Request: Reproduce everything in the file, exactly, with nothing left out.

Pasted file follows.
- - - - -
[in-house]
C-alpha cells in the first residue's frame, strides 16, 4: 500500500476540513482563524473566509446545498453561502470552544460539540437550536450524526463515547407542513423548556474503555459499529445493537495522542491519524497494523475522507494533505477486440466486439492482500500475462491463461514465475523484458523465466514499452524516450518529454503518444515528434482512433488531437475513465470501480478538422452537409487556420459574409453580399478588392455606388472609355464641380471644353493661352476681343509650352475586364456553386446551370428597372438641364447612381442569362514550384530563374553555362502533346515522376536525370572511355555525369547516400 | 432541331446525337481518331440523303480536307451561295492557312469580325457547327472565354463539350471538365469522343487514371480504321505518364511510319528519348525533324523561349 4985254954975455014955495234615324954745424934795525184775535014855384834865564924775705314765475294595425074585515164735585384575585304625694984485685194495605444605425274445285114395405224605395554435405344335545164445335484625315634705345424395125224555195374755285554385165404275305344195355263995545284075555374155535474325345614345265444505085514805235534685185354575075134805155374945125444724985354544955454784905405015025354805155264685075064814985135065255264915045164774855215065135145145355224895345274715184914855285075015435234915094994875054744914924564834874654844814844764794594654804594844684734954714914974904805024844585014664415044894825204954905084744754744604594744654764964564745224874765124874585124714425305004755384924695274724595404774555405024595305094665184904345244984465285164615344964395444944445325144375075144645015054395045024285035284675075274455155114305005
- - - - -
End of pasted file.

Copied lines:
[in-house]
C-alpha cells in the first residue's frame, strides 16, 4: 500500500476540513482563524473566509446545498453561502470552544460539540437550536450524526463515547407542513423548556474503555459499529445493537495522542491519524497494523475522507494533505477486440466486439492482500500475462491463461514465475523484458523465466514499452524516450518529454503518444515528434482512433488531437475513465470501480478538422452537409487556420459574409453580399478588392455606388472609355464641380471644353493661352476681343509650352475586364456553386446551370428597372438641364447612381442569362514550384530563374553555362502533346515522376536525370572511355555525369547516400 | 432541331446525337481518331440523303480536307451561295492557312469580325457547327472565354463539350471538365469522343487514371480504321505518364511510319528519348525533324523561349 4985254954975455014955495234615324954745424934795525184775535014855384834865564924775705314765475294595425074585515164735585384575585304625694984485685194495605444605425274445285114395405224605395554435405344335545164445335484625315634705345424395125224555195374755285554385165404275305344195355263995545284075555374155535474325345614345265444505085514805235534685185354575075134805155374945125444724985354544955454784905405015025354805155264685075064814985135065255264915045164774855215065135145145355224895345274715184914855285075015435234915094994875054744914924564834874654844814844764794594654804594844684734954714914974904805024844585014664415044894825204954905084744754744604594744654764964564745224874765124874585124714425305004755384924695274724595404774555405024595305094665184904345244984465285164615344964395444944445325144375075144645015054395045024285035284675075274455155114305005